At root, what Osmo and Skratch Labs offer is a drink mix that keeps the mix of carbohydrate and electrolyte low, in the 2 to 3-percent range. As I’ve heard from both companies, the point is to include just enough sugar and salt to speed up gastric emptying.
Our sessions in Phoenix were led by Allen Lim. Yes, that Allen Lim; he of PowerTap, Floyd Landis, the Garmin team and even Lance Armstrong, he of the Ph.D. in exercise physiology. The guy at the root of the biological passport. Here’s how it was explained (in significant detail) to me: Plain water will move into your bloodstream by passing through the semi-permeable membrane. This process is slow, but it works. Use a sports drink with too strong a solution and water will be pulled into your small intestine in order to dilute the mix. The approach that Skratch Labs and Osmo have taken is based on studies that show that in that 2 to 3-percent solution range a roughly two-to-one mix of salt to sugar will cause something akin to floodgates to open, pulling water into your bloodstream far more quickly than can be accomplished by plain water moving across the semipermeable membrane.
It’s a huge relief to me to be able to write about something I’ve found success with and be able to show that I haven’t just chugged one brand’s Kool Aid.
That said, Skratch Labs will give you a half-dozen reasons why their product is distinctly different—and superior—to Osmo. Likewise, Osmo will swear that they are working from the latest science and that their stuff works even better. As a consumer, you could benefit from trying both, or you could conclude that because Skratch Labs offers a pineapple flavor, that’s your new go-to flavor. Believe me, I’m right there with you on that, though I’m becoming a fan of the raspberry as well.
Over the years, what I’ve learned is that I can drink just about anything and get through a three-hour ride. What Skratch Labs and Osmo help me to do is last longer so that my fifth hour is as strong as my third and as I pointed out earlier, ultimately finish a ride with more in the tank. So even though I’m no longer racing, on a weekend day, I need to get off the bike and be able to function. It’s not really okay for me to stagger from the garage, complain that I’m shredded, eat while bent over the sink, pass out on the couch in my kit and wake up as the sun is going down. Would it be too much to suggest that Skratch Labs improves domestic harmony?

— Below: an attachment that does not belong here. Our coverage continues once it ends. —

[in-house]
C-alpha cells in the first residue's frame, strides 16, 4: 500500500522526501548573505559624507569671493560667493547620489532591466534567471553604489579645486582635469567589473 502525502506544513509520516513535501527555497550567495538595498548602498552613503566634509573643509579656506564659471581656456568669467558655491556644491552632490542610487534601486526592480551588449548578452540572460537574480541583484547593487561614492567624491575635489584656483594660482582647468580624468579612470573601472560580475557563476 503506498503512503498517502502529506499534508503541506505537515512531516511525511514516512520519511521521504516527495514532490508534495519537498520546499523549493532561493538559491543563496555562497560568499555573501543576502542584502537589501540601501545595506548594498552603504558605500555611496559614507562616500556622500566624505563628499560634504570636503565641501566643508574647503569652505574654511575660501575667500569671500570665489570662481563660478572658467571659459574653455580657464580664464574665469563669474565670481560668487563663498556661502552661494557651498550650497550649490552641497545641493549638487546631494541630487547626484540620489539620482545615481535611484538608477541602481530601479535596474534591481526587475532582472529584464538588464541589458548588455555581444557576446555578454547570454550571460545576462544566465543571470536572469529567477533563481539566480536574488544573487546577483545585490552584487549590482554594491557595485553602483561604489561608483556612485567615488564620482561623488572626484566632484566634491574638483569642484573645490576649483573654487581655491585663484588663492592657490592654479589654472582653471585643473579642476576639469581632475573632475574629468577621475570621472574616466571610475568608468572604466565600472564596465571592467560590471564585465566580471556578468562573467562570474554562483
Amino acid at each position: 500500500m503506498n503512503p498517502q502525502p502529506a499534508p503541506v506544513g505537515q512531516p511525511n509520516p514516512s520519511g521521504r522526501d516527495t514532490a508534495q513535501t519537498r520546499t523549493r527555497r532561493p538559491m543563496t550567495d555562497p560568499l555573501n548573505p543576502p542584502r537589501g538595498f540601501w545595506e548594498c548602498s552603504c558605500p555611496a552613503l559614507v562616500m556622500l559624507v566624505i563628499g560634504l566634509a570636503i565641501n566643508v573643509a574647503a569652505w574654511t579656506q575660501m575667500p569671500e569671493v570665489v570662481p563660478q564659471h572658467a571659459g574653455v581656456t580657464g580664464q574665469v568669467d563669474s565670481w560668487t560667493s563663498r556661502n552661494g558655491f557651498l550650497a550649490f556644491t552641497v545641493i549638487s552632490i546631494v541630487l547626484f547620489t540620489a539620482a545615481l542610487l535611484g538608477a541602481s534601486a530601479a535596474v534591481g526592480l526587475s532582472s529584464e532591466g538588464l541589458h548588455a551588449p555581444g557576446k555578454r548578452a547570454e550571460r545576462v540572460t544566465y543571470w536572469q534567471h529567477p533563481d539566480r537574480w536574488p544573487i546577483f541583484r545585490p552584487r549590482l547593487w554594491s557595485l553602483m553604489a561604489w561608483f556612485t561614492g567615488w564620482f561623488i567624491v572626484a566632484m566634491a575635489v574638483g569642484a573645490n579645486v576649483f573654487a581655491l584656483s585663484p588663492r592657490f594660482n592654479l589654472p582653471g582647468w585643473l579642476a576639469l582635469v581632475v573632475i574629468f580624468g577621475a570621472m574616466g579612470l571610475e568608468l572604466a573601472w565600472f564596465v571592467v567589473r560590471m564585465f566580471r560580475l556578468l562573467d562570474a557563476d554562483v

Not at my home.
When I was a boy, I had a thing for Porsche. I thought their cars were sexy in ways almost nothing other than lingerie models can achieve. I loved their engineering, their racing success, their emphasis on driver experience. At some point in high school I was confronted with a documentary that went into genetic detail on how companies like Porsche, BMW and Mercedes enriched themselves through their contracts with the Third Reich.
I found myself struggling with how I could admire a company that had prospered as a supplier to an empire that killed more than 10 million people. It had been my dream to one day buy a Porsche of some variety—a desire that has never left me—but that desire was upended with the moral dilemma that they had (perhaps unwittingly) aided and abetted the Third Reich as they did their best to exterminate all the Jews in Europe. How could I support that?
Fortunately, I’ve never had the cash at hand to force the question. I’ve told myself that more than 50 years have passed, that whatever punishment was theirs has been meted. Still, I’ve contemplated buying a used BMW wagon and the question bumped elbows with my conscience. It wasn’t comfortable.